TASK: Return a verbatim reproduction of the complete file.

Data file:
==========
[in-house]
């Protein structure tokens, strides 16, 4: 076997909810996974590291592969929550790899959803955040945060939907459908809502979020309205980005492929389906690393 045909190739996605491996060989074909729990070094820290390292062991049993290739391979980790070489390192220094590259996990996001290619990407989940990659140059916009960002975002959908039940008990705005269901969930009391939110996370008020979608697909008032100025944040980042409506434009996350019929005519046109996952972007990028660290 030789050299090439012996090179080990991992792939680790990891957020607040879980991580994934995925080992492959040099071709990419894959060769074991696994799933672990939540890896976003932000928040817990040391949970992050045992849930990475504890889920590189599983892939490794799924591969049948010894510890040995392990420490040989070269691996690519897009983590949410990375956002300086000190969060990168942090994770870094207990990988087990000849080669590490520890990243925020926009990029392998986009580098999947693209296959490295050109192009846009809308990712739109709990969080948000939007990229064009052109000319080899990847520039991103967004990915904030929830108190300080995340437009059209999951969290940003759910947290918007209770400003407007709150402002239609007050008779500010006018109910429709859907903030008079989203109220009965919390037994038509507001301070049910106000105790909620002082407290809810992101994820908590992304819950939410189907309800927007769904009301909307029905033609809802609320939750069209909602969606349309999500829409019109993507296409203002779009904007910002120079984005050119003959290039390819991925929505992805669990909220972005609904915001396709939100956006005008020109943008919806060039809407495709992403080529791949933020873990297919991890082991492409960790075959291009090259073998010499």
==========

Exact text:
[in-house]
């Protein structure tokens, strides 16, 4: 076997909810996974590291592969929550790899959803955040945060939907459908809502979020309205980005492929389906690393 045909190739996605491996060989074909729990070094820290390292062991049993290739391979980790070489390192220094590259996990996001290619990407989940990659140059916009960002975002959908039940008990705005269901969930009391939110996370008020979608697909008032100025944040980042409506434009996350019929005519046109996952972007990028660290 030789050299090439012996090179080990991992792939680790990891957020607040879980991580994934995925080992492959040099071709990419894959060769074991696994799933672990939540890896976003932000928040817990040391949970992050045992849930990475504890889920590189599983892939490794799924591969049948010894510890040995392990420490040989070269691996690519897009983590949410990375956002300086000190969060990168942090994770870094207990990988087990000849080669590490520890990243925020926009990029392998986009580098999947693209296959490295050109192009846009809308990712739109709990969080948000939007990229064009052109000319080899990847520039991103967004990915904030929830108190300080995340437009059209999951969290940003759910947290918007209770400003407007709150402002239609007050008779500010006018109910429709859907903030008079989203109220009965919390037994038509507001301070049910106000105790909620002082407290809810992101994820908590992304819950939410189907309800927007769904009301909307029905033609809802609320939750069209909602969606349309999500829409019109993507296409203002779009904007910002120079984005050119003959290039390819991925929505992805669990909220972005609904915001396709939100956006005008020109943008919806060039809407495709992403080529791949933020873990297919991890082991492409960790075959291009090259073998010499």